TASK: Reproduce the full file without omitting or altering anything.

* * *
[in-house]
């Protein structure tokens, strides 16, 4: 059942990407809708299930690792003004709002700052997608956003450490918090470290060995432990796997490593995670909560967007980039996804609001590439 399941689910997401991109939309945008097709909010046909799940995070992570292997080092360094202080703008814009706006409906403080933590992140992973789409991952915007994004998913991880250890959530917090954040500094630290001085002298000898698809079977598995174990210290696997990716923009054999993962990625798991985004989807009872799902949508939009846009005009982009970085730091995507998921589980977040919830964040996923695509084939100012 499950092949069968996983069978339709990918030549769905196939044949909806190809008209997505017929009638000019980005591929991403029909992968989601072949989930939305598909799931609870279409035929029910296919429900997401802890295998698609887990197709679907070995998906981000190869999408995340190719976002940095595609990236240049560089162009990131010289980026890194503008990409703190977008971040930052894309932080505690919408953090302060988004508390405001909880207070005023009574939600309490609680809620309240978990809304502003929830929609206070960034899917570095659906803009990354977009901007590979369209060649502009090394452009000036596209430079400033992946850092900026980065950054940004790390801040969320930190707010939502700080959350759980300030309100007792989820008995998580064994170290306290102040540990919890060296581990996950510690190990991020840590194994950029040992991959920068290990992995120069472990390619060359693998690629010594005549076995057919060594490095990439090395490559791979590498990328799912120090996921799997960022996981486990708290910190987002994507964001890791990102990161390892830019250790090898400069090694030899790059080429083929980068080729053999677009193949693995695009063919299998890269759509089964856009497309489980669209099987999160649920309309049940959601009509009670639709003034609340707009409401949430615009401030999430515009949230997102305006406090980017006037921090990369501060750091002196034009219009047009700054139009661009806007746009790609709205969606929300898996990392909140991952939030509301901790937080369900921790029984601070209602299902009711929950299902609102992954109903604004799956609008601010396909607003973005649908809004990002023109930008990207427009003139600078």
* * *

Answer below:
[in-house]
């Protein structure tokens, strides 16, 4: 059942990407809708299930690792003004709002700052997608956003450490918090470290060995432990796997490593995670909560967007980039996804609001590439 399941689910997401991109939309945008097709909010046909799940995070992570292997080092360094202080703008814009706006409906403080933590992140992973789409991952915007994004998913991880250890959530917090954040500094630290001085002298000898698809079977598995174990210290696997990716923009054999993962990625798991985004989807009872799902949508939009846009005009982009970085730091995507998921589980977040919830964040996923695509084939100012 499950092949069968996983069978339709990918030549769905196939044949909806190809008209997505017929009638000019980005591929991403029909992968989601072949989930939305598909799931609870279409035929029910296919429900997401802890295998698609887990197709679907070995998906981000190869999408995340190719976002940095595609990236240049560089162009990131010289980026890194503008990409703190977008971040930052894309932080505690919408953090302060988004508390405001909880207070005023009574939600309490609680809620309240978990809304502003929830929609206070960034899917570095659906803009990354977009901007590979369209060649502009090394452009000036596209430079400033992946850092900026980065950054940004790390801040969320930190707010939502700080959350759980300030309100007792989820008995998580064994170290306290102040540990919890060296581990996950510690190990991020840590194994950029040992991959920068290990992995120069472990390619060359693998690629010594005549076995057919060594490095990439090395490559791979590498990328799912120090996921799997960022996981486990708290910190987002994507964001890791990102990161390892830019250790090898400069090694030899790059080429083929980068080729053999677009193949693995695009063919299998890269759509089964856009497309489980669209099987999160649920309309049940959601009509009670639709003034609340707009409401949430615009401030999430515009949230997102305006406090980017006037921090990369501060750091002196034009219009047009700054139009661009806007746009790609709205969606929300898996990392909140991952939030509301901790937080369900921790029984601070209602299902009711929950299902609102992954109903604004799956609008601010396909607003973005649908809004990002023109930008990207427009003139600078």